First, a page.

Koyasan Okunoin temple: the most sacred spot in Japan
The stone tombs and the statues of gods standing over time lie quietly under the tall rustling trees up to hundreds of years old. Whoever visits here will get a sense of indescribable majesty.
In the summer, the city of Kyoto, where I used to live, was quite hot and uncomfortable, so I looked for a new and peaceful place to "get away from the heat". A Japanese uncle that I knew happened to offer me a visit to Koya-san, one of Japan's most well-known Buddhist attractions and a favorite hangout spot for him and his wife due to its peaceful atmosphere.
From Kyoto, you can take the express train to Wakayama Station in the city center and continue by bus or train to Koya-san, which will take approximately 2 hours to arrive. You can also travel directly from Osaka or Kansai International Airport to Koya-san without going to Wakayama Station.
I like this atmosphere
As soon as arriving, I was extremely surprised by the fresh air here, like the feeling of traveling from Saigon to Dalat! I have to say that in the middle of the summer heat, that feeling of coolness was refreshing. Although there were many tourists, everyone kept quiet, perhaps because it is a sacred place.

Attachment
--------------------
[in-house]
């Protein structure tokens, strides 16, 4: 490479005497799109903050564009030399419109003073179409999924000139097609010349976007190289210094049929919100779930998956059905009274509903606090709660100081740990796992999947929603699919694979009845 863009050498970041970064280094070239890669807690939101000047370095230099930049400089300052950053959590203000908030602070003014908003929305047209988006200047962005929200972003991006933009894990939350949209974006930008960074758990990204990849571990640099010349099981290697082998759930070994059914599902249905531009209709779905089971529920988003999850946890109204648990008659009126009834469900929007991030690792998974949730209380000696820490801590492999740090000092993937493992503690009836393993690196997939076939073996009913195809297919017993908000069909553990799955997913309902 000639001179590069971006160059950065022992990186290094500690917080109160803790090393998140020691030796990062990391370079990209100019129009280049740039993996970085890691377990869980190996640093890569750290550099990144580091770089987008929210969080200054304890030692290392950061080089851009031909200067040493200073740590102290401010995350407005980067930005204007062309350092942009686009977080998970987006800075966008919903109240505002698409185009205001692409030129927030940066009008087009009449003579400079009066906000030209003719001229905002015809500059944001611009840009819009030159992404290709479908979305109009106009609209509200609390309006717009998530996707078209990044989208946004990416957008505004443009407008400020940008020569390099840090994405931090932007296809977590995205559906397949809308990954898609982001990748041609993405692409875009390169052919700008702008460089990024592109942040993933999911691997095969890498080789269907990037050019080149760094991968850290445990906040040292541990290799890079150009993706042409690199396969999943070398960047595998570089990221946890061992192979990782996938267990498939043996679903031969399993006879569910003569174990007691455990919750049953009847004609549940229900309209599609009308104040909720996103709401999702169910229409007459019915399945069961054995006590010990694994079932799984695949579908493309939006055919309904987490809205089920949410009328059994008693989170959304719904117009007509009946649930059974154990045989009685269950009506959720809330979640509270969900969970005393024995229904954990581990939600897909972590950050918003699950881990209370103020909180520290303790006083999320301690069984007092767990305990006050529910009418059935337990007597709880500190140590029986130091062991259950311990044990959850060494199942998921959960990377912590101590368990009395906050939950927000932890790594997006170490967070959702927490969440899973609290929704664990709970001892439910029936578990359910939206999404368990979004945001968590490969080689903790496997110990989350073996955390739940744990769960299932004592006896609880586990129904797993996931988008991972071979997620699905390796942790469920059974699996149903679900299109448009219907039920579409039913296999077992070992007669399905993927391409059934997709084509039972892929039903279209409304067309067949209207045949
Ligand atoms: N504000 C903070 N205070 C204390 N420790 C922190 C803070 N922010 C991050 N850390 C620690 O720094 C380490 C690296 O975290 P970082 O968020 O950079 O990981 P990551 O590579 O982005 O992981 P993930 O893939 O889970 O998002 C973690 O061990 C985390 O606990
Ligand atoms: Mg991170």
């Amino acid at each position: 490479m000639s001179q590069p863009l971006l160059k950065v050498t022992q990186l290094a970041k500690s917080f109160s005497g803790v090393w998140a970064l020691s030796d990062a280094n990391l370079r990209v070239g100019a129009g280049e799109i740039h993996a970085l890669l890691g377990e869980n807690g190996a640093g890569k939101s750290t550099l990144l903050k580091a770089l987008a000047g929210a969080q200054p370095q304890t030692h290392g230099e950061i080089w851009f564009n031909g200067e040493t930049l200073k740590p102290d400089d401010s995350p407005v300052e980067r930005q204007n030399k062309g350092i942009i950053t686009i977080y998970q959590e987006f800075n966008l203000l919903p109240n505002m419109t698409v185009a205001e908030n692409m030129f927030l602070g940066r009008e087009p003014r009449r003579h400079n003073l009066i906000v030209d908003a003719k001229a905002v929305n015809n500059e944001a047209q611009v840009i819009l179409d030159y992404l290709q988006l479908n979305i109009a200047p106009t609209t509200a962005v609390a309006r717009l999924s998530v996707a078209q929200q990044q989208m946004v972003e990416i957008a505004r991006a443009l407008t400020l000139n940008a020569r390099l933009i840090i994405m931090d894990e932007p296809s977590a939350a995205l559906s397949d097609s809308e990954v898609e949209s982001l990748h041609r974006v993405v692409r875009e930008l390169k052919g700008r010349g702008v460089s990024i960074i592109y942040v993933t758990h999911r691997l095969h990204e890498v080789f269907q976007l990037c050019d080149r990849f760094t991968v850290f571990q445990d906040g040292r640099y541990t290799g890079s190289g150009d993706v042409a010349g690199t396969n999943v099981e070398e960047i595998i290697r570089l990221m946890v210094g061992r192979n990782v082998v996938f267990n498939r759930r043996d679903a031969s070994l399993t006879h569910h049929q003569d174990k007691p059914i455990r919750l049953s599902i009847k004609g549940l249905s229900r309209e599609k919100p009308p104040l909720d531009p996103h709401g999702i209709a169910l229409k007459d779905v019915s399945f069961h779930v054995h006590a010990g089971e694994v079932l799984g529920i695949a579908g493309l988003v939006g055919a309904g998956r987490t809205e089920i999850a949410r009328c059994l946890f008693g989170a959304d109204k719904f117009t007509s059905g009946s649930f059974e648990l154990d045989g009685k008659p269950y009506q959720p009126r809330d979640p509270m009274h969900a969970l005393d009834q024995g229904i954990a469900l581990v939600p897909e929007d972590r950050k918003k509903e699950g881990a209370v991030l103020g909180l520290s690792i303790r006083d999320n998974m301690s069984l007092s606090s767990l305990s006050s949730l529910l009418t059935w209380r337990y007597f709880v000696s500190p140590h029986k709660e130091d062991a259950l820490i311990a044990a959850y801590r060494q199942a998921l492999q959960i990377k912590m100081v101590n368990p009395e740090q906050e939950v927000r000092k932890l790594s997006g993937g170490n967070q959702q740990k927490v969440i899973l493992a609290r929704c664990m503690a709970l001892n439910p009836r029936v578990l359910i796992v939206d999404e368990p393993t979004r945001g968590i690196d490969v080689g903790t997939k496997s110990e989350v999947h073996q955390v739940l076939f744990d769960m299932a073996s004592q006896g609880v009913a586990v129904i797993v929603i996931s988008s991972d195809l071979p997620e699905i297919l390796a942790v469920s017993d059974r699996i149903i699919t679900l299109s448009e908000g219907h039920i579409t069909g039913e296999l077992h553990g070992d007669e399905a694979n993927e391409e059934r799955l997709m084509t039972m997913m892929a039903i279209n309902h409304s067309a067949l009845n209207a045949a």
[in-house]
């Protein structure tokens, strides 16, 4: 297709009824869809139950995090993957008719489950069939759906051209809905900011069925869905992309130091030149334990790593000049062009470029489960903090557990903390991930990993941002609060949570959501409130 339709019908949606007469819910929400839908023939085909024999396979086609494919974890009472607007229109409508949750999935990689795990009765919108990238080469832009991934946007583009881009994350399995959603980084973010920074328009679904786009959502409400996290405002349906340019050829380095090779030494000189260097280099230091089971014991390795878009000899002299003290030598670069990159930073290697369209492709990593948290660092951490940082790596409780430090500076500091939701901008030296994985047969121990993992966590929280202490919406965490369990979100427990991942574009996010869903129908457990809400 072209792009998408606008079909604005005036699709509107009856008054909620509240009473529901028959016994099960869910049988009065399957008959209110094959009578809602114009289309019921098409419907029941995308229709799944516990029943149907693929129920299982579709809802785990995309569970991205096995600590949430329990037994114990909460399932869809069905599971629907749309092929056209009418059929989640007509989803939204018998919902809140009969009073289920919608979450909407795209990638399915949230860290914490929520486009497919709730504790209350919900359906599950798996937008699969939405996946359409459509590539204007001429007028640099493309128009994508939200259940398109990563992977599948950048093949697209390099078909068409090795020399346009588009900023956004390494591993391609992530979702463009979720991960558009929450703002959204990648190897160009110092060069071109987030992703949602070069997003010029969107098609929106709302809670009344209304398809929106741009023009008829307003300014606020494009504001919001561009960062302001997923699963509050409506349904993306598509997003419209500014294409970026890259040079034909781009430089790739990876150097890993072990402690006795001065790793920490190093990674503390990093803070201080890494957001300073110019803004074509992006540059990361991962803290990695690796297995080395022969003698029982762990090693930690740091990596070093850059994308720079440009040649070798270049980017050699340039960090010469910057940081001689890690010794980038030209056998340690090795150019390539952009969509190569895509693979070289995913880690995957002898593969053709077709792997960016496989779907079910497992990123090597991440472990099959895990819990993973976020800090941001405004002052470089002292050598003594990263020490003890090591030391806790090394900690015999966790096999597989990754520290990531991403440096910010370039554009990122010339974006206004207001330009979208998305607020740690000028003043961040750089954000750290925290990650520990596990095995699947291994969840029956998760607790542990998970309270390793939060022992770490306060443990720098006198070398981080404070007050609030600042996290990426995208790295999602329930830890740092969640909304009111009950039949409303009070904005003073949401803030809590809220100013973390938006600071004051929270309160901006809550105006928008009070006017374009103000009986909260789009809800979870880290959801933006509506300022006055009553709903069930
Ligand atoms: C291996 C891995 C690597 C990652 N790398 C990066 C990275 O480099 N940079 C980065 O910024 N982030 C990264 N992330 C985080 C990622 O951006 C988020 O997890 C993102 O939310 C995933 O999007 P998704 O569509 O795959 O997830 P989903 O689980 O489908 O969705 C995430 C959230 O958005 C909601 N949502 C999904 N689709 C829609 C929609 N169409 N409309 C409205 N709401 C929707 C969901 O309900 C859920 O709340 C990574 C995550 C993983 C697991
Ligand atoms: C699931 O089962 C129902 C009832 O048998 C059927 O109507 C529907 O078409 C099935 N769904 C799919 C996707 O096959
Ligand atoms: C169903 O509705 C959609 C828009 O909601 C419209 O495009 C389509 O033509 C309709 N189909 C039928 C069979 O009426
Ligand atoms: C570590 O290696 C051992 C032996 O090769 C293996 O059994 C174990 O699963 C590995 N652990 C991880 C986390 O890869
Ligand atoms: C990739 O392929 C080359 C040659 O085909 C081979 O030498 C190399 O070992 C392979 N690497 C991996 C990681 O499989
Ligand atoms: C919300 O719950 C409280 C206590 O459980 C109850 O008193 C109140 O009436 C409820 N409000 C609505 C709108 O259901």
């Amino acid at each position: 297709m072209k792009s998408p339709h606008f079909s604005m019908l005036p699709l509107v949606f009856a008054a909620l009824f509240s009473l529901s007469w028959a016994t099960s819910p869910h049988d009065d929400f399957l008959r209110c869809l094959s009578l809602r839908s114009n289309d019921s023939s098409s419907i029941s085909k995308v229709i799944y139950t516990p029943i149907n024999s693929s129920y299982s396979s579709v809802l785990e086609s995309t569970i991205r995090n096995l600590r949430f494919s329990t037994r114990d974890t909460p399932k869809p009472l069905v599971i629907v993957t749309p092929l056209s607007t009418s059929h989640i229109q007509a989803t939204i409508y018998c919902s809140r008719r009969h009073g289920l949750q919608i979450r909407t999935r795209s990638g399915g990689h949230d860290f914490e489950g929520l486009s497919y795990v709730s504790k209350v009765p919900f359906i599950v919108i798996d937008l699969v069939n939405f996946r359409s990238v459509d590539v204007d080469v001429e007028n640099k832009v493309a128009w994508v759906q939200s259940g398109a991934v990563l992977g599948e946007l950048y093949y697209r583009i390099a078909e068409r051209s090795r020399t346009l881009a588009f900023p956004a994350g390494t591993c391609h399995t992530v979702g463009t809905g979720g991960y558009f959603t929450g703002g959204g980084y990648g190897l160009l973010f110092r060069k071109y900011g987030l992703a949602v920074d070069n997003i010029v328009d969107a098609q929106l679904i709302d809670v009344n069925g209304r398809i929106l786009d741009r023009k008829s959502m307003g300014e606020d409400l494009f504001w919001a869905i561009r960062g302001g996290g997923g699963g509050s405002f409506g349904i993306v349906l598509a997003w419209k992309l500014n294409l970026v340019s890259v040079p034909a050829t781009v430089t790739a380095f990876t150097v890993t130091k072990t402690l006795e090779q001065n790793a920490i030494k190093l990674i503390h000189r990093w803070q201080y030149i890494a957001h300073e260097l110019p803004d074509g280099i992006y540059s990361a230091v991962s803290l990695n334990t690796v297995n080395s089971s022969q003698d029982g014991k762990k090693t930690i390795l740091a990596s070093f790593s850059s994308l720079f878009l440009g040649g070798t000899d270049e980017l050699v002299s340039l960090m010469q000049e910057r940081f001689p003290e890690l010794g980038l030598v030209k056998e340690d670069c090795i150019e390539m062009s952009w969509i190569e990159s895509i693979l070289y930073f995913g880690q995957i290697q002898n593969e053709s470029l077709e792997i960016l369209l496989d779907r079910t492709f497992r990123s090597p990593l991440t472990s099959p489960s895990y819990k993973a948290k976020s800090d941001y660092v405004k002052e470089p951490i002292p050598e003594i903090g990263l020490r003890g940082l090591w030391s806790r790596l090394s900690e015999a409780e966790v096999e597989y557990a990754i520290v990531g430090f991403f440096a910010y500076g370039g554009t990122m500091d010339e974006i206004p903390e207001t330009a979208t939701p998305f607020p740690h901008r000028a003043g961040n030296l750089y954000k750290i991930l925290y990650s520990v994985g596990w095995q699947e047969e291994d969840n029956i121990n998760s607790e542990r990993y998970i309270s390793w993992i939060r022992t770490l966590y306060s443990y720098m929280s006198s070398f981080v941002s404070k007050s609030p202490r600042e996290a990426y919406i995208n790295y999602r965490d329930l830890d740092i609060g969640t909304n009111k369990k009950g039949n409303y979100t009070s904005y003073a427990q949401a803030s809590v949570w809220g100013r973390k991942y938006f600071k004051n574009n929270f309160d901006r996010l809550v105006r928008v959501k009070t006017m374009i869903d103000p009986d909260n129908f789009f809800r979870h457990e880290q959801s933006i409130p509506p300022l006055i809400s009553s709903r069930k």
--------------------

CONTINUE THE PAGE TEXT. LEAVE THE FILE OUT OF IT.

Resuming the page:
Since we didn't have much time and the main purpose was to go for a walk in nature, we just took a stroll within the Okunoin area in the North of Koya-san. This is the mausoleum of Master Kobo Daishi, a highly respected monk who founded Shingon Buddhism in Japan. More specifically, according to legend, he is still resting in the mausoleum in a state of eternal meditation.
The road to Okunoin is paved in stone, flanked by many memorials for lost souls. The Japanese believe that their spirits will leave this world if they can be near Master Kobo. Therefore, it is a pleasure to have memorials placed here.